Jews of convenience: Phoebe Maltz Bovy on the new gatekeeping around identity in the aftermath of Oct. 7

Joe Roberts posting a day before the details of his identity were questioned online.

Let me state upfront that I don’t have the inside scoop on Joe Roberts’s whole deal. All I know is that the same man who wrote a syndicated Jewish Telegraphic Agency column in February about fearing he’d have to become a U.S. immigrant-turned-refugee from Canada—which I wrote my own column about in response—who now stands accused of having invented a Jewish identity for himself.

Roberts has pushed back against this publicly, but thus far without addressing the specific claims:

This leaves open, among so many other possibilities, that he is Jewish, but was less than forthright about biographical details. Also possible: everything he said was true and people on social media are trying to smear him. Also possible: he’s lied about it all and is going to pop up in the next town a purported lifelong Zoroastrian. Like I said, I don’t know!

Now I will readily cop to being a curious so-and-so, who is on some level wondering what the story here turns out to be. I’m not that curious, however. Not enough to become an amateur let alone professional Joe Roberts-ologist. To me, the more interesting angle is the way squabbles over the boundaries of Jewish identity have emerged post-Oct. 7.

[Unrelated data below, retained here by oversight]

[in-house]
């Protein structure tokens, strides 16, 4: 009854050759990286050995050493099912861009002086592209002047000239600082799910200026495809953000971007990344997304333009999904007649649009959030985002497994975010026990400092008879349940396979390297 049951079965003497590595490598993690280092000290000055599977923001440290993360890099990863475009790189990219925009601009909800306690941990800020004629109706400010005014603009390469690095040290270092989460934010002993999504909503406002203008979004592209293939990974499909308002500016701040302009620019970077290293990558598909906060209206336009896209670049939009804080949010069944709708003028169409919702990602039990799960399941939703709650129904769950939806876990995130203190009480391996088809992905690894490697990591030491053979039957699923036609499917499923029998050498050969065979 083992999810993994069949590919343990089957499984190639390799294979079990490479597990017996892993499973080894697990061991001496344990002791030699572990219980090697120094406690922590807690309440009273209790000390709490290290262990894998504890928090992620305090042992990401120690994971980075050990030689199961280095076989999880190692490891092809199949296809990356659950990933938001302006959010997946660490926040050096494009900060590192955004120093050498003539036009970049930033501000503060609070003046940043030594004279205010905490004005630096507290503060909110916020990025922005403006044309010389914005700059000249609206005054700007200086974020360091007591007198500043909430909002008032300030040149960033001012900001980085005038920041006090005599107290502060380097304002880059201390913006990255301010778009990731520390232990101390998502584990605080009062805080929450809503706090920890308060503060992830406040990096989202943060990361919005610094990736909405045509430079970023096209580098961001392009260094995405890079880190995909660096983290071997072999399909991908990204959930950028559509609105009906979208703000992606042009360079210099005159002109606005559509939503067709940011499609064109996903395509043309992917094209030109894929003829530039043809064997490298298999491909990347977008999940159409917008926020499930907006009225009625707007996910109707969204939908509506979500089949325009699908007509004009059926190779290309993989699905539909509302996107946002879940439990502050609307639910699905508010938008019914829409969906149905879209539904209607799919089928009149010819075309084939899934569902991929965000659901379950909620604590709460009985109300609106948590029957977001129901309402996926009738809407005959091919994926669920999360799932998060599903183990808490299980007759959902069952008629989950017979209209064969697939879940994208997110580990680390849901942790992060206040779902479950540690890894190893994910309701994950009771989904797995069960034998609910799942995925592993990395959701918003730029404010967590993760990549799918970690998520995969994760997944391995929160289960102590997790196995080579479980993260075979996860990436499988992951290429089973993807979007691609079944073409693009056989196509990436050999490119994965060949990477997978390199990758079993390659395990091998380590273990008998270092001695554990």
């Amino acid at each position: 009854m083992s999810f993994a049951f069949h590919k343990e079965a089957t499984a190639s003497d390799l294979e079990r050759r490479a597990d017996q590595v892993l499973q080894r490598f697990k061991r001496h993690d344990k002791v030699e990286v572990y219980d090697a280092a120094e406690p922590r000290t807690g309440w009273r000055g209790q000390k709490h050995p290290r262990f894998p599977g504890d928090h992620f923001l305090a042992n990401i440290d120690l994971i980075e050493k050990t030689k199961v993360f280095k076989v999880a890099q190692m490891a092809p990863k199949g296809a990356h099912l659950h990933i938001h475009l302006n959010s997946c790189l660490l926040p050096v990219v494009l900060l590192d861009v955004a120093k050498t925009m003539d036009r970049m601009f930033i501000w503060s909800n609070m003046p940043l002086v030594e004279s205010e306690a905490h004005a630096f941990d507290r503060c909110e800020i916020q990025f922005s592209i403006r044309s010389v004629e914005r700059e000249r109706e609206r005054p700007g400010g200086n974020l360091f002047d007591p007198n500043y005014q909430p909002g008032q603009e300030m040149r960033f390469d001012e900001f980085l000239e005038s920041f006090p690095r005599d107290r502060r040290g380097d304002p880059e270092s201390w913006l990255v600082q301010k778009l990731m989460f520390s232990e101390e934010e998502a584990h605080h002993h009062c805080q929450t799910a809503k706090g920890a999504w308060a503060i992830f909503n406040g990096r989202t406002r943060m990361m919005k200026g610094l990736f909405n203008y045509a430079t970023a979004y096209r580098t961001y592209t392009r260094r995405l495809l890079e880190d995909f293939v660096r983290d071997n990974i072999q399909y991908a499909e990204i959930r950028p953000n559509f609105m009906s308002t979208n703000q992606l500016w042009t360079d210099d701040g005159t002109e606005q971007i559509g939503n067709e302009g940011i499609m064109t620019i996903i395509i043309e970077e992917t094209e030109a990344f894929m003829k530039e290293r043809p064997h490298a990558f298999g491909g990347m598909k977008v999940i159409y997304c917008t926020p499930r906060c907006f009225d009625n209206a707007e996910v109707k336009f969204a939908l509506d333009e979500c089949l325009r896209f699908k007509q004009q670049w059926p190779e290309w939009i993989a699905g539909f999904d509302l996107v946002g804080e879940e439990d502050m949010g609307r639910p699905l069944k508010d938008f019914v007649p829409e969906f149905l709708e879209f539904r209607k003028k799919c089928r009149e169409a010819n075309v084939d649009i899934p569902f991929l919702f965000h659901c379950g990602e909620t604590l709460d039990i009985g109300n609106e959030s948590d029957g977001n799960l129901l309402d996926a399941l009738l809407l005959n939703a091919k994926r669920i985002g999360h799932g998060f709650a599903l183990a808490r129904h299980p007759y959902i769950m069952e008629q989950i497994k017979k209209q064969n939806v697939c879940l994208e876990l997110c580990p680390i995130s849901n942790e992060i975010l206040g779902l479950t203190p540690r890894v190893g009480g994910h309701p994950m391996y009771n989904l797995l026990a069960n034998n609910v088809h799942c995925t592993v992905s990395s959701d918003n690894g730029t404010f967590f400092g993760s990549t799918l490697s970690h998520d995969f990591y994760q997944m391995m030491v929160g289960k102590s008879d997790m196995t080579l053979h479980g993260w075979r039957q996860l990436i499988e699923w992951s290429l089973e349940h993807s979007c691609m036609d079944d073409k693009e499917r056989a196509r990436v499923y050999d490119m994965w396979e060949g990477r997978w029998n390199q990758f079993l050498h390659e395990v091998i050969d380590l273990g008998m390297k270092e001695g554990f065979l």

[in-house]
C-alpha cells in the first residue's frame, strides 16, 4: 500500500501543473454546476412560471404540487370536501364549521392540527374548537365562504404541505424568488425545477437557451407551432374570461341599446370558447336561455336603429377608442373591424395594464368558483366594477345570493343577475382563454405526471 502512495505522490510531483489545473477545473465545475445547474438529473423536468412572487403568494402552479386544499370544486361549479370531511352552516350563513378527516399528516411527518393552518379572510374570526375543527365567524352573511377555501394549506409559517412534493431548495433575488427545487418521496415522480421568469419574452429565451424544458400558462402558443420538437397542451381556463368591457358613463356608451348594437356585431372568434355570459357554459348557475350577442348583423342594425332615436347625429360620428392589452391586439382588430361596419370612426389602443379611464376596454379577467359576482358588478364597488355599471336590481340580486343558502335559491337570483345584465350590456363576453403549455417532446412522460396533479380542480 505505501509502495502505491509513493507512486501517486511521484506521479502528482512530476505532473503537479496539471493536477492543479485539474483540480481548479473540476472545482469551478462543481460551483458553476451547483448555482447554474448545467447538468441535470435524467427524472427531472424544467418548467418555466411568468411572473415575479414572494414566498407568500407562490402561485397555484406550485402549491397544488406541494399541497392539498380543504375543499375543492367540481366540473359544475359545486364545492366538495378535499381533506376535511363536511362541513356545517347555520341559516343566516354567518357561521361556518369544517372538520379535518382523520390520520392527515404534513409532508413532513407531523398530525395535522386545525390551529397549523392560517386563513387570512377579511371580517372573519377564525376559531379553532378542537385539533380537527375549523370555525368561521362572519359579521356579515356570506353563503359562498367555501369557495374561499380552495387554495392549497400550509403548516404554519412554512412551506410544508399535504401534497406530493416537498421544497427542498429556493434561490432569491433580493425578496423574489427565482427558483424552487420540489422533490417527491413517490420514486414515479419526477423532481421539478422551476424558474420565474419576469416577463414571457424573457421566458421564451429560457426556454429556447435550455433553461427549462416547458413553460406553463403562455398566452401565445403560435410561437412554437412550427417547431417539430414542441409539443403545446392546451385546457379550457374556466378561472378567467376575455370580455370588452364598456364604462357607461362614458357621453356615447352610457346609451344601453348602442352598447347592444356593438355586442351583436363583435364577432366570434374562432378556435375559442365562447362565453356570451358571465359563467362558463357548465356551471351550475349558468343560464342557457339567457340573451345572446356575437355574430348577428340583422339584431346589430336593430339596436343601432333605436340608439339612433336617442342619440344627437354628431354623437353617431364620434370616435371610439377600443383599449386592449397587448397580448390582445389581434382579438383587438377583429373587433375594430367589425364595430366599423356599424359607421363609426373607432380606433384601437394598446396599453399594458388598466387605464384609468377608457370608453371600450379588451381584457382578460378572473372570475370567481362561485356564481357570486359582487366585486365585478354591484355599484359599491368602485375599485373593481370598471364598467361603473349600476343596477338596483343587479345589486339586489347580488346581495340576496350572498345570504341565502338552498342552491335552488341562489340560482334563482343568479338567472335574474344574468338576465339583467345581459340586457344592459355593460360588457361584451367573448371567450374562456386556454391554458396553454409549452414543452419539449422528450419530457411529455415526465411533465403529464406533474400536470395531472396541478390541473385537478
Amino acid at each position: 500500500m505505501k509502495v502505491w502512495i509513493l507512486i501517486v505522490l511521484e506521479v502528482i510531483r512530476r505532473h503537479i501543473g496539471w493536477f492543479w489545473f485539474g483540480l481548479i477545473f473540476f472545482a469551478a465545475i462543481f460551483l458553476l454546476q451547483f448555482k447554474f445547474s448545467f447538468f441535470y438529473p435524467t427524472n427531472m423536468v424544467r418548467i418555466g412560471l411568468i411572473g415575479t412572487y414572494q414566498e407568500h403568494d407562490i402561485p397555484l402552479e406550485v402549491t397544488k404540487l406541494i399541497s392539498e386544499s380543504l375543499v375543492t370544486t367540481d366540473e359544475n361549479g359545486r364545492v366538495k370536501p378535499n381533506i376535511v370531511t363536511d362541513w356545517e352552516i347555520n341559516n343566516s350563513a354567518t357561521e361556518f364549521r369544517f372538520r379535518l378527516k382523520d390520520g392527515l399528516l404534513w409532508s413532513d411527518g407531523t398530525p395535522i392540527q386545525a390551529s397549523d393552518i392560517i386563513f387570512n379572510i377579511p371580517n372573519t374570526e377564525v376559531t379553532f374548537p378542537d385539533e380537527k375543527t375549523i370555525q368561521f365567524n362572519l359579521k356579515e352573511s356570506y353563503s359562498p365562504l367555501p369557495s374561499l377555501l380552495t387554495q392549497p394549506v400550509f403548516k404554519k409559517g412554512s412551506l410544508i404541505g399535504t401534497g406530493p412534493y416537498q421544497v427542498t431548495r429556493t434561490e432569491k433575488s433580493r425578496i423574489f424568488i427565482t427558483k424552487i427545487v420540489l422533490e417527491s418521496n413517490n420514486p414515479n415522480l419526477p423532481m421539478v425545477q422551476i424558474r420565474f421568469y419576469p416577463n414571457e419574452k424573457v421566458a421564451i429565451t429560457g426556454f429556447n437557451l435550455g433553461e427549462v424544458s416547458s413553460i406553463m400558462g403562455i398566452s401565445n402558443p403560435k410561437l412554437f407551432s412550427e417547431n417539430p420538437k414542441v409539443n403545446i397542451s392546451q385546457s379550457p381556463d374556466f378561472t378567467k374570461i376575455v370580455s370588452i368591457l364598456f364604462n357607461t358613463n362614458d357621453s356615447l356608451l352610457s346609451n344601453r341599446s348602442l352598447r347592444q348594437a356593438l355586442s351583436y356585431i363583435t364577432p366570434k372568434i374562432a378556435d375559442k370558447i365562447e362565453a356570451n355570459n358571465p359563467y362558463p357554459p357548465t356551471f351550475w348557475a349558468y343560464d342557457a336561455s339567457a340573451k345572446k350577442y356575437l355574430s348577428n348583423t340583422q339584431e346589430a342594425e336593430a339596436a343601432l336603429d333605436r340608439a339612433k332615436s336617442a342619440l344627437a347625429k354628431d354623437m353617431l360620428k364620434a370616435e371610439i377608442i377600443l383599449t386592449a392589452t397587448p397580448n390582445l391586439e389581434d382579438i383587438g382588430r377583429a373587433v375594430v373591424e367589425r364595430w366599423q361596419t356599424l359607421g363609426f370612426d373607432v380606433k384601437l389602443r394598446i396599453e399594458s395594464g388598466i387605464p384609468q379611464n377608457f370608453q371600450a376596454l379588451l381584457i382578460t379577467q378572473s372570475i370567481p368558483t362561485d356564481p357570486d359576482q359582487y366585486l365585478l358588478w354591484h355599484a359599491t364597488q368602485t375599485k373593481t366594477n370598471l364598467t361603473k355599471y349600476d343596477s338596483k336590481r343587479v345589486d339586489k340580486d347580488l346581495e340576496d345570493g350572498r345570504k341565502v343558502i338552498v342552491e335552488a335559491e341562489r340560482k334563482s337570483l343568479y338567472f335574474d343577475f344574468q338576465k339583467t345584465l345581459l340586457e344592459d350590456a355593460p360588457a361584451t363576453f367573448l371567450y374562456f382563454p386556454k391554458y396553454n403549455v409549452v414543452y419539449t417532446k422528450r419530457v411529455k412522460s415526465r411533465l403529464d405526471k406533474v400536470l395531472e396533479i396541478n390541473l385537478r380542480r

As we discussed on a recent Bonjour Chai podcast episode, it’s not even straightforward whether there is such a thing as faking being Jewish. I mean there is, in the superficial The Mad Adventures of “Rabbi” Jacob sense, wherein you are a non-Jewish character in a 1970s French farce impersonating a rabbi due to plot twists too convoluted to get into.

But there are enough definitions of Jewishness floating around that anyone who in good faith (so to speak) insists they are the thing, is the thing, at least in someone’s book. If you claim to be Indigenous and you’re not, you may get found out. Jewishness is in some sense more like being a member of a sexual minority. Someone might be lying about being bisexual, but what would it even mean to fact-check such a thing? If you’re not attempting to get married by an Orthodox rabbi or to move to Israel under the right of return, and you’re simply going around saying you’re Jewish, who’s to say otherwise?

Of course, for all the internal Jewish communal discussions of gatekeeping, of which Jews feel how welcome in which environments, it can be helpful to zoom out and consider whether there is, in fact, a horde trying to get through the gates in question. Outliers aside (George Santos, Julia Salazar), there just plain doesn’t seem to be a tremendous interest. Or rather, there wasn’t, until we became the ultimate trending topic.

If you’re Jewish, you might find yourself wishing—at least, I find myself wishing—things were just the tiniest bit less about us all the time. But if you’re not, maybe you want to be where the action is at? Maybe you wish the news cycle was all about you? I have no idea.

The real question is, what is the political significance of questioning the Jewishness of a prolific pro-Israel poster? If it turns out that the accusations are true and there’s a big-on-X Zionist claiming to be Jewish under false pretenses, why would this be a source of delight for pro-Palestinian activists? After all, most Zionists aren’t Jewish. There are outright Christian Zionists, as well as non-Jews who don’t want Israel wiped off the map.

Now some of it is that people are always thrilled to hear that someone with the wrong-in-their-view politics is a fraud. But I think it’s about more than that.